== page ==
Thursday, 23 December 2010

craftspeople are you selling your heart and soul?

I think it is common for craftspeople to have very ambivalent feelings about selling their work. On the one hand it can be a wonderful experience when we meet someone who really apreciates what we are doing and will enjoy the objects we make, on the other it can leave us feeling cheapened, as if our work has been turned into a mere commodity. Most craftspeople find it difficult to actively sell their work.

What is the problem?

I think it comes down to what we put into the work.  Louis Nizer said.

"A man who works with his hands is a laborer; a man who works with his hands and his brain is a craftsman; but a man who works with his hands and his brain and his heart is an artist”

I would argue that any good craftperson works with hand, head and heart. And this is the problem. We actually put quite a bit of ourselves into our work. Everyone knows this is the case with artists and nowadays it is fashionable for artists to be very explicit in baring their personal stuff. Craftspeople are not so up front but still we care passionately about what we have made. To take this work and put it on a display at a show and stand by whilst folk talk about it is exposing yourself in a very vulnerable way. It really can feel like putting your soul on display for open critique. If nice people like it, say nice things about it and buy it then it is a tremendously affirming experience, though it can work the other way too. Showing what you made is taking a big emotional risk.

The commissioning process can be particularly difficult, especially at that moment when you finally hand the piece over. At that moment the patron is unlikely to say "well actually that isn't what I had hoped for." So the craftsperson is wracked with uncertainty, did they really like it? One nice thing about working to commission is that it is quite easy to end up with a long waiting list, this is good for the craftspersons feeling of self worth and also has a self limiting effect on the type of people that want to buy. A third effect is that having waited for many months increases the feeling of specialness when the work finally arrives. Those of us that just make stuff and then sell it avoid any doubt about whether the customer liked it. If the customer sees the work and chooses to hand over hard earned cash then they clearly value it.

In an ideal world perhaps we would be able to choose our customers as well as them choosing us. I know many craftspeople that effectively do this by not promptly answering emails and phone calls and just being difficult to buy stuff from. The customer has to make a real effort which acts as a filter, the folk that just want to buy a pot go elsewhere and only the ones that really understand what this person is trying to do and want exactly that pot will persevere and succeed in buying. The capitalist would of course say this is the time to put your prices up and only those that can afford it will buy and having paid a high price they will value it. But we want to select the customers that will really appreciate our work most not just the ones that will pay most for it.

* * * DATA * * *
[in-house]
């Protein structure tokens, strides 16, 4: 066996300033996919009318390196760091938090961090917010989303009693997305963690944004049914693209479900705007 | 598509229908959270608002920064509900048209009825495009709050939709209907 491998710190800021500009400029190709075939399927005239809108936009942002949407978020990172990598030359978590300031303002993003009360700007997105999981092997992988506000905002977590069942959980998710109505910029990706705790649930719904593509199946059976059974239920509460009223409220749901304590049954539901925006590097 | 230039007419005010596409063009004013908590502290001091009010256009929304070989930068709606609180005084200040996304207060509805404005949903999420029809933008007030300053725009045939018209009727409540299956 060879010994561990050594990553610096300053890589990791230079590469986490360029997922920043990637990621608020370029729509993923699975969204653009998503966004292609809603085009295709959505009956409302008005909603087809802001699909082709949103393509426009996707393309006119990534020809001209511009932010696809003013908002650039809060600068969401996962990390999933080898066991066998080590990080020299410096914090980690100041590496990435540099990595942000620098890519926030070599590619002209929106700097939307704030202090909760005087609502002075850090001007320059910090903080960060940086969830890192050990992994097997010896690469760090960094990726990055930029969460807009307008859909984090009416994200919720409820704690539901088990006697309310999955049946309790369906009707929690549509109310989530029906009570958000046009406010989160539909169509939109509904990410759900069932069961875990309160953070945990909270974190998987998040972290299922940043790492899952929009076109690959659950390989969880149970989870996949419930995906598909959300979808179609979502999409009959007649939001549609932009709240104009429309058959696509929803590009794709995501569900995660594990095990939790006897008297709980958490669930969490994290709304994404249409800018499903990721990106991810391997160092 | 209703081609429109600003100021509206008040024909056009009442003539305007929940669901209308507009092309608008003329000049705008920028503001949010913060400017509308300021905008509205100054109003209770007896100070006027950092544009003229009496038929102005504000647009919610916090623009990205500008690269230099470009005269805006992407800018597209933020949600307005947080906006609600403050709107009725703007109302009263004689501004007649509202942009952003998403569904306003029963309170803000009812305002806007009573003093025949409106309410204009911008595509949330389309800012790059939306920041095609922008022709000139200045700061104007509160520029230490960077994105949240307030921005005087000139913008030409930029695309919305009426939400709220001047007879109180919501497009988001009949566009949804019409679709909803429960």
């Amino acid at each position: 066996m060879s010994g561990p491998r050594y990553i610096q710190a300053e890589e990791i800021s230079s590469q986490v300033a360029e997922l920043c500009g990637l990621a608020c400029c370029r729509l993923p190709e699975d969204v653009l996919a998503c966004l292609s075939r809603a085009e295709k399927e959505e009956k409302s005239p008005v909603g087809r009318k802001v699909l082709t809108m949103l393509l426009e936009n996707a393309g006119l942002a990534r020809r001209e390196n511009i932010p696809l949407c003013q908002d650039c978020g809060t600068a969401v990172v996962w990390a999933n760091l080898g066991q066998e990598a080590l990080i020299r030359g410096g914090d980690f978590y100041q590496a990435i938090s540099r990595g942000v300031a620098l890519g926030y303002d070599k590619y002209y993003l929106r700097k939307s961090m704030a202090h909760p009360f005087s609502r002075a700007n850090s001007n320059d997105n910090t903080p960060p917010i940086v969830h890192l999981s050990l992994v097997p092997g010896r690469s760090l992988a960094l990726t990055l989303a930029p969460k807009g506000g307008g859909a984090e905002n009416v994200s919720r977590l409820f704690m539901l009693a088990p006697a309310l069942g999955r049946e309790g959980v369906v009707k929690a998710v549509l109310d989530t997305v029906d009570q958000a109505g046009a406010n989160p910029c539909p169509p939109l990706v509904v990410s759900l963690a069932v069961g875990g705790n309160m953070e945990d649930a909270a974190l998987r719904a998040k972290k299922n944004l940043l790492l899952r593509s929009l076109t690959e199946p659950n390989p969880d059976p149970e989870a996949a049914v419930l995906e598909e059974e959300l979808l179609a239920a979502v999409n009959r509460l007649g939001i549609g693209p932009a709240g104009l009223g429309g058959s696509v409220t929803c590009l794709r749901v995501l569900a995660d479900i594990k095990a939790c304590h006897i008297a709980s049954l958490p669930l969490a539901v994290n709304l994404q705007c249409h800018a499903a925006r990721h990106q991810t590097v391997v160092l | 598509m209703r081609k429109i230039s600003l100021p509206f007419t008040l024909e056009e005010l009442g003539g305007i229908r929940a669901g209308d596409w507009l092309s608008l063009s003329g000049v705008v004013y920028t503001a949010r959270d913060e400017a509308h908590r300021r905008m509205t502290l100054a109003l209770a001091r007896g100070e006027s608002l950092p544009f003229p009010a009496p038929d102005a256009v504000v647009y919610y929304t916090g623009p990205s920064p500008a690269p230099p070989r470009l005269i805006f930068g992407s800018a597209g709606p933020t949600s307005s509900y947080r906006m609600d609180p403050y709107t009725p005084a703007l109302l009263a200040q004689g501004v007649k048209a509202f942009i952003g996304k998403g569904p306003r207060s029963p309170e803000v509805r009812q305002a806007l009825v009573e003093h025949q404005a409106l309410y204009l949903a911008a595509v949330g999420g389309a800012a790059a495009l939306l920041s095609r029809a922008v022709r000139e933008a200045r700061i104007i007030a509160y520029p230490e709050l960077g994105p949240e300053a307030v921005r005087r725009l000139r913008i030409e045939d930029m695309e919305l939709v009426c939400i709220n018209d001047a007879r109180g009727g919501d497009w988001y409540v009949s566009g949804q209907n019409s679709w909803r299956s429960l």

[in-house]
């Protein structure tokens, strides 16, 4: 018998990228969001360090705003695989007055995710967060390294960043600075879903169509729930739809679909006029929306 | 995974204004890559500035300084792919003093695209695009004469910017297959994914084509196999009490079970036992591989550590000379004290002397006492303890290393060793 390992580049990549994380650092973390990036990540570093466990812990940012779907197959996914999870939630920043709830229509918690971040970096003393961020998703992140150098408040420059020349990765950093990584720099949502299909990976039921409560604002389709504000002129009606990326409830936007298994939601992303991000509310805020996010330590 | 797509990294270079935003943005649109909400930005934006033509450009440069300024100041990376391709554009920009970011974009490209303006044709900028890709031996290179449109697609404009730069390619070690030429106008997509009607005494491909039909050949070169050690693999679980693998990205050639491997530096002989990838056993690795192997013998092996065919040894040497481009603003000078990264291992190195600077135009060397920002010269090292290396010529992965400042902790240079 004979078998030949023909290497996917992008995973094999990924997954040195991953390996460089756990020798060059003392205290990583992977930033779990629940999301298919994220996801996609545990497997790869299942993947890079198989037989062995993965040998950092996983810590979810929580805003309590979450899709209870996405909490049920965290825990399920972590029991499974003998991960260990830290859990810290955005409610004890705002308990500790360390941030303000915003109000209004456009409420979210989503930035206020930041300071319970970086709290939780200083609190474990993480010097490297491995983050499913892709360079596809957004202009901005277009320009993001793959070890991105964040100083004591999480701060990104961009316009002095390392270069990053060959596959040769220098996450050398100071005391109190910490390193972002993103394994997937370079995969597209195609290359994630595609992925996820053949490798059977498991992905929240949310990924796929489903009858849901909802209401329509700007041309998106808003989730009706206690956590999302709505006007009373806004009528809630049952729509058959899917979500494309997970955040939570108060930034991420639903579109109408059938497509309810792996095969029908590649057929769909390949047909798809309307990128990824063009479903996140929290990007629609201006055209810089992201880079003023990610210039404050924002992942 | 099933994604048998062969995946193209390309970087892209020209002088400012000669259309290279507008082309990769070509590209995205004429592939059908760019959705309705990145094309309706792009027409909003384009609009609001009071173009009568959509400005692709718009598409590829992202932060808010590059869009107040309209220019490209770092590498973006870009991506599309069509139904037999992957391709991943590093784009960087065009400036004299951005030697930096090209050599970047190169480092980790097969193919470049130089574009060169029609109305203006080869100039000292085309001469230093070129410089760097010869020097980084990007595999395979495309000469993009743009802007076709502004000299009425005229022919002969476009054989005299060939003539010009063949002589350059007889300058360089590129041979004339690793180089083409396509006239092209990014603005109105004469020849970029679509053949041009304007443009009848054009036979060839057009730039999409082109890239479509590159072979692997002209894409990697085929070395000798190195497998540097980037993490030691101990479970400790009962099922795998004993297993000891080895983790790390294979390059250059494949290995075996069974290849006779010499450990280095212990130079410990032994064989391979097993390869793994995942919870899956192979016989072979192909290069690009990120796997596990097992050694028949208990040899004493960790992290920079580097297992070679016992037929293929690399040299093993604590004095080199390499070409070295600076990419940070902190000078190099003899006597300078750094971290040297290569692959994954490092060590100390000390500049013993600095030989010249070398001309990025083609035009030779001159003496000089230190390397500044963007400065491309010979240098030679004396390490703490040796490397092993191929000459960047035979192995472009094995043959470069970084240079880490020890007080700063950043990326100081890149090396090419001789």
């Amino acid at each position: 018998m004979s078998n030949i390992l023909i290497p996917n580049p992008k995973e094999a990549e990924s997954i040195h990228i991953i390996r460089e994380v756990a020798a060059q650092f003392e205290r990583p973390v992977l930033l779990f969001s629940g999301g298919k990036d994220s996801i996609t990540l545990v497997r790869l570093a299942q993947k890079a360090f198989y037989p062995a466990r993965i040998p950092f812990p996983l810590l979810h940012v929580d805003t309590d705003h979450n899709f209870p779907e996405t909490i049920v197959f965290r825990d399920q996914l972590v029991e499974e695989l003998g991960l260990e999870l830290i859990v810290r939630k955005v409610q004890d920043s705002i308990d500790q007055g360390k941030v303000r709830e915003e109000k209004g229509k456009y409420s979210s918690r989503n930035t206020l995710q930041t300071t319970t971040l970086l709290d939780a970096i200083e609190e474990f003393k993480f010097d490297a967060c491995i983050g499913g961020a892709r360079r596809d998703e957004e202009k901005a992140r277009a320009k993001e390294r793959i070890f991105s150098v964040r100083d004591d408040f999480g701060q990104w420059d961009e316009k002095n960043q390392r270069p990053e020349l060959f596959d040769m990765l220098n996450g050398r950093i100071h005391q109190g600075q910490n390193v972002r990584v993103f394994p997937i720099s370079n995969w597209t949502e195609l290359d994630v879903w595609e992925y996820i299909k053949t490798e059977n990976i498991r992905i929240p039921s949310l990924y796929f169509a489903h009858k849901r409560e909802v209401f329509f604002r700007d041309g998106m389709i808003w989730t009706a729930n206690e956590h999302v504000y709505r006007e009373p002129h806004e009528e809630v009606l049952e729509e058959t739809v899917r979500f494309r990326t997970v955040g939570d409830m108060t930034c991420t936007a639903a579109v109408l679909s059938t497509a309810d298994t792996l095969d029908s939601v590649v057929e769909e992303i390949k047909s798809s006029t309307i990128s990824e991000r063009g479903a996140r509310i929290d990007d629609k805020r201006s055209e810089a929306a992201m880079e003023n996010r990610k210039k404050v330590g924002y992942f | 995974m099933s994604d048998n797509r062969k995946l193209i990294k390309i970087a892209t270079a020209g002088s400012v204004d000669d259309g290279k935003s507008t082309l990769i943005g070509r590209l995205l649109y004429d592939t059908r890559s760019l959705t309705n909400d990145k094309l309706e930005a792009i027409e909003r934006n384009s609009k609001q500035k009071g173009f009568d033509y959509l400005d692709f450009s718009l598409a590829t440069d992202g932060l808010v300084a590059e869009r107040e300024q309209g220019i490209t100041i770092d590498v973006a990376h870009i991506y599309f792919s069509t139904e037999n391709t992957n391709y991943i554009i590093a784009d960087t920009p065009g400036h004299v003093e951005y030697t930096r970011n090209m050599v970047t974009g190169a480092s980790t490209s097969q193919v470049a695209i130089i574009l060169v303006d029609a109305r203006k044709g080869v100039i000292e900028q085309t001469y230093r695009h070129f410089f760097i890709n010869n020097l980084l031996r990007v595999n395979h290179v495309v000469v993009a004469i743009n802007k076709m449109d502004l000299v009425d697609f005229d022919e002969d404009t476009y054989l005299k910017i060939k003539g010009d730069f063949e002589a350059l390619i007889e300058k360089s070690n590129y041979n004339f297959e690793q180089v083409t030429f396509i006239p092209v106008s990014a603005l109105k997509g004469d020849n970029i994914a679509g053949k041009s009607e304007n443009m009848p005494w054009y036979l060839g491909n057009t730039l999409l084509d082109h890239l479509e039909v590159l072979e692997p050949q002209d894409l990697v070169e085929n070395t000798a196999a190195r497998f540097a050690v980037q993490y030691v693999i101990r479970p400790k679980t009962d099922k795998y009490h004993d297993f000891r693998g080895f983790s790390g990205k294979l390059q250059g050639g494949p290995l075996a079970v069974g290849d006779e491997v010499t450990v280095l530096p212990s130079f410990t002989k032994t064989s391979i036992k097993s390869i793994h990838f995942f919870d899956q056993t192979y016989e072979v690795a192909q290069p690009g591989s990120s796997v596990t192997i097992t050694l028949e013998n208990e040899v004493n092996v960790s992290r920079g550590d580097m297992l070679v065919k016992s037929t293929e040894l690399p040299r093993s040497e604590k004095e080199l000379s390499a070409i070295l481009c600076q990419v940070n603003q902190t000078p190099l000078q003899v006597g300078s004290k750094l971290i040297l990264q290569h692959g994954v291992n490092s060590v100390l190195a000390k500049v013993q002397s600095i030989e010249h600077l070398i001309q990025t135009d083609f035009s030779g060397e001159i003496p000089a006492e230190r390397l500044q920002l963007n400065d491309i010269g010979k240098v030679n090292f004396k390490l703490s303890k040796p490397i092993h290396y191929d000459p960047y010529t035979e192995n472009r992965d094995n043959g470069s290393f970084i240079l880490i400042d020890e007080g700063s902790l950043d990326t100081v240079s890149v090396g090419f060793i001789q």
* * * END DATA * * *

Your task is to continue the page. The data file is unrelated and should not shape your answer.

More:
I don't know if it is a symptom of the sort of work I do being sort of humble functional ware for everyday use, or whether we just have the right sort of web presence but I do seem to have very nice customers. I regularly get letters and emails from folk telling me how much they enjoy using the bowls and plates. Best of all some even send photos. One day I should get round to putting up a gallery with photos of customers with their bowls they are so heartwarming to me.

Here are a few of my favourites

Of course all this is all a luxury of living in a rich society and I would like to spare a thought for all those craftspeople in the world for whom it is simply a question of churning enough work out in the day to buy food for their kids. Though there is perhaps little better for the soul than working hard to feed your kids.


  1. I actually get a really good feeling from selling my walking sticks as the majority of my customers have spent a lot of time researching exactly what they want and I feel a great sense of pride in the fact that they have chosen to buy or commission a stick from me.

    The commission process can falter if the clients expectations are outside the realms of what you can realistically produce. Most of my commission clients expect to be led by me in the choice of material and style so it will be fit for the intended purpose and luckily, I have never had an unsatisfied customer.

    Christmas is my favourite time of year as a craftsman as I know that on Christmas day, there will be quite a few people around the world opening presents that I have made and the thought of those collective smiles fills me with joy.

  2. This is an interesting phenomena, this reluctance to let go of one's work. It's something I'm often asked about, don't I find it hard to see my work leave me?

    I don't know if it's because my initial training was as an apprentice goldsmith in the trade, where everything was done for a customer, or the fact that I tend to view each piece I make as a stepping stone.

    I think it may be something of a handicap to be overly attached or precious about one's work. Certainly I'm not suggesting we treat it lightly nor that we give it away but merely that a degree of detachment once the work is completed may be healthy. It makes honest self appraisal easier too ;-)

    I love your bowls and spoons btw.